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#1: There are plenty of green in Hong Kong

Good Wish Garden

As I’ve mentioned, most people think that there’s not much ‘green’ in Hong Kong but this is a very common misconception. While we might not have sprawling parks like Central Park and Hyde Park, we have plenty of nature! It’s true that most of our green spaces in the main city and towns are not for sunbathing or lying on, but we have plenty of country parks. Besides, you have to remember that 2/3 of the country is actually made up of the ‘countryside’ and as a matter of fact, hiking is fast becoming the average Hong Kong citizens’ favourite past time.

With countless small mountains scattered across the whole of Hong Kong as well as several beautiful islands, there are no shortage of natural wonders in the land. For instance, I have climbed up Sunset Peak and trekked to see basaltic columns at one of Hong Kong’s geological parks. So if you do visit Hong Kong, make sure you see the other side of her too.

#2: It’s only hilly on Hong Kong Island

Stanley Hong Kong

I live in the New Territories region of Hong Kong and let me tell you – all the towns are flat over here. However, Hong Kong Island’s geology is different – it’s made up of volcanics that gives it its hilly topography. It surely makes for a dramatic cityscape, but then you would have to deal with all the stairs. Did I mention I hate stairs?

#3: You can use the Octopus Card for almost EVERYTHING

Octopus Card

Photo by Canadian Pacific / CC
Octopus cards started out as a way to pay for all the transport system (because they are under different companies), but it then went on to become a form of payment that you can use in convenience stores. And now you can use them to pay at shops, cinemas, supermarkets, fast food outlets, and even at hospitals!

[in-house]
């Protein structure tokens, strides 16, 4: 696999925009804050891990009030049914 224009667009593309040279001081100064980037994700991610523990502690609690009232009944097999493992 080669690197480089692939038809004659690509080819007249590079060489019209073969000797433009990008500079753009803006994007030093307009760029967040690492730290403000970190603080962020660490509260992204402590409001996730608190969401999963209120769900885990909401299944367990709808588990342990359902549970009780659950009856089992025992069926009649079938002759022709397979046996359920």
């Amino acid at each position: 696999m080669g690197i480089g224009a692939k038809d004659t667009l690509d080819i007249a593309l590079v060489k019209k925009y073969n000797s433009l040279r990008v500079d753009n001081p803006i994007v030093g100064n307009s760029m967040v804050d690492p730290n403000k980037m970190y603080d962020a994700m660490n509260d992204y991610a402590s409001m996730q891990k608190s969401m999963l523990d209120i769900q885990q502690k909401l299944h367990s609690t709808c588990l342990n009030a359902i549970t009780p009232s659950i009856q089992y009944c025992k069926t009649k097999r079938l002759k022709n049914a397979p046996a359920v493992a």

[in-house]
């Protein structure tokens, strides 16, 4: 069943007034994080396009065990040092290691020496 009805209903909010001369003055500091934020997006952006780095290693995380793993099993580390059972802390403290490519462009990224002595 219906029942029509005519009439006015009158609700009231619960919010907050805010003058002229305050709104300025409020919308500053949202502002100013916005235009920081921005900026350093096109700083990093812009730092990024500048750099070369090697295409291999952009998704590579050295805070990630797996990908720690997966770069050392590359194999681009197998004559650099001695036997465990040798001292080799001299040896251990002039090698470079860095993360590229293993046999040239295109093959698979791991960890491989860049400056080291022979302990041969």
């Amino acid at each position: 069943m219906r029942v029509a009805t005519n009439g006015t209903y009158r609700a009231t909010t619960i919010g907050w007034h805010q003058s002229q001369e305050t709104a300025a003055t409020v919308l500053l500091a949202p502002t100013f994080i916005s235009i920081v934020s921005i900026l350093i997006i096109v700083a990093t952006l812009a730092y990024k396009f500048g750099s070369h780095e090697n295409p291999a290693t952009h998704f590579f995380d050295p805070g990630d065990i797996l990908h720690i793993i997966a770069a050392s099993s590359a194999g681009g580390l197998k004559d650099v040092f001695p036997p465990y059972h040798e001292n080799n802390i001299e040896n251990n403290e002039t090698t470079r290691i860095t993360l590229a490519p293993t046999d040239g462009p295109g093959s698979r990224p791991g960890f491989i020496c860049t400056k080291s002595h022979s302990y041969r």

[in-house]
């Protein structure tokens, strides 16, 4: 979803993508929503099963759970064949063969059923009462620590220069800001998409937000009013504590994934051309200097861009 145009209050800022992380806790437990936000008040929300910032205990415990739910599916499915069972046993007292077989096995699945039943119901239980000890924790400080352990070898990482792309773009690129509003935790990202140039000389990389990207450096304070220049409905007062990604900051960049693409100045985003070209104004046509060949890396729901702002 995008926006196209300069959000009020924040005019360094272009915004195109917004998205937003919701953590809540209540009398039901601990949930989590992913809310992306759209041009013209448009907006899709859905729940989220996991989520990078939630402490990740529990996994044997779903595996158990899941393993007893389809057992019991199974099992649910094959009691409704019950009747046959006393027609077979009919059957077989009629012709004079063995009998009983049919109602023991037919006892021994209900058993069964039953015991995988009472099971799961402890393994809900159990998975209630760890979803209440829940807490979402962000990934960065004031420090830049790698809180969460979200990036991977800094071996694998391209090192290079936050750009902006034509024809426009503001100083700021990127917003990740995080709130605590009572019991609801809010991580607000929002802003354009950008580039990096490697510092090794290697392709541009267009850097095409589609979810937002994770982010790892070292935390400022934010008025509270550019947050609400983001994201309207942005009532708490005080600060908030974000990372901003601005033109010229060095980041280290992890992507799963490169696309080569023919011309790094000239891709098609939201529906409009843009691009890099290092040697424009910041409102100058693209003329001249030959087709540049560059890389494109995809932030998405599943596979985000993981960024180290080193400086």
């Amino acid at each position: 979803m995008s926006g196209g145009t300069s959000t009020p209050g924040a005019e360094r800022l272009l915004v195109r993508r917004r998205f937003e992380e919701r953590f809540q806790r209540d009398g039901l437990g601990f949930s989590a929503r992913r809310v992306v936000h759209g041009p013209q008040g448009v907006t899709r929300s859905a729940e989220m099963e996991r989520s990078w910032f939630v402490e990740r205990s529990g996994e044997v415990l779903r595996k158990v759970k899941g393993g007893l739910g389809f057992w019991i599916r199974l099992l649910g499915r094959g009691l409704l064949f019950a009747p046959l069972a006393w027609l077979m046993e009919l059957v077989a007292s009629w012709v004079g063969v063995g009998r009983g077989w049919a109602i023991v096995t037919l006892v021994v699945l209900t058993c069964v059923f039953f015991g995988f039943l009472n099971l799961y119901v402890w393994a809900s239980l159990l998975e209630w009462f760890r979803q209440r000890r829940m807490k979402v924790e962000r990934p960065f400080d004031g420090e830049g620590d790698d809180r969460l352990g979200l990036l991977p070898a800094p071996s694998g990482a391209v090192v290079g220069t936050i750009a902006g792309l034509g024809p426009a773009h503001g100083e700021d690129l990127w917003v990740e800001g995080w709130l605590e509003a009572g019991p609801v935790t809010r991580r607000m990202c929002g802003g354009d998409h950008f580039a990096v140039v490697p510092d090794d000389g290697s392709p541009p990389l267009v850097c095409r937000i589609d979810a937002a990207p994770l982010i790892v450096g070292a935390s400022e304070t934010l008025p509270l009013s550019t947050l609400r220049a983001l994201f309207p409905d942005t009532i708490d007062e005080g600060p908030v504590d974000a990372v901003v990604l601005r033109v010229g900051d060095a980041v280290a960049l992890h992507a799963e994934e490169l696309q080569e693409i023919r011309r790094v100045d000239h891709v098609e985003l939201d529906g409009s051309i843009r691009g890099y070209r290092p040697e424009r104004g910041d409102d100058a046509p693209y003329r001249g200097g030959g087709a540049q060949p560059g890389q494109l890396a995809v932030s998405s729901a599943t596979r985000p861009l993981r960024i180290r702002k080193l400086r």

It’s a top up card that’s not dissimilar to the Oyster Card of London, except it’s so much more. You can purchase one at any MTR station or convenience store for HK$50 ($6.40+) and you get discounts on travels.

TRIVIA: The Octopus Card is widely used in Hong Kong — at about 95% of the population! But you might wonder, why is it called as such though…?

Well, in Cantonese, they actually call it as Baat Daaht Tung which literally means “eight-arrived pass” (or also as “go everywhere pass”). The number 8 refers to all directions (think north, west, south, east, northwest, northeast, southwest, southeast), it’s also a lucky number in Chinese culture (which could mean “getting rich”) and it also happens to represent the 8 different public transportation systems in Hong Kong. Coincidentally, the English name ‘octopus’ goes along with the #8 in the Chinese name too — since an octopus does have 8 tentacles!

#4: Shops open late AND close late

Hong Kong Shopping

It doesn’t apply to all shops, but most boutiques often don’t open until well after 11. You might get better luck in big shopping malls, but if you are going to privately owned shops like the ones I frequent in Mon Kok, then you better save your visit till lunch time.

On the bright side though, most shops don’t close until well after 8pm, so you will still have plenty of time to shop around.

#5: Museums are free on a Wednesday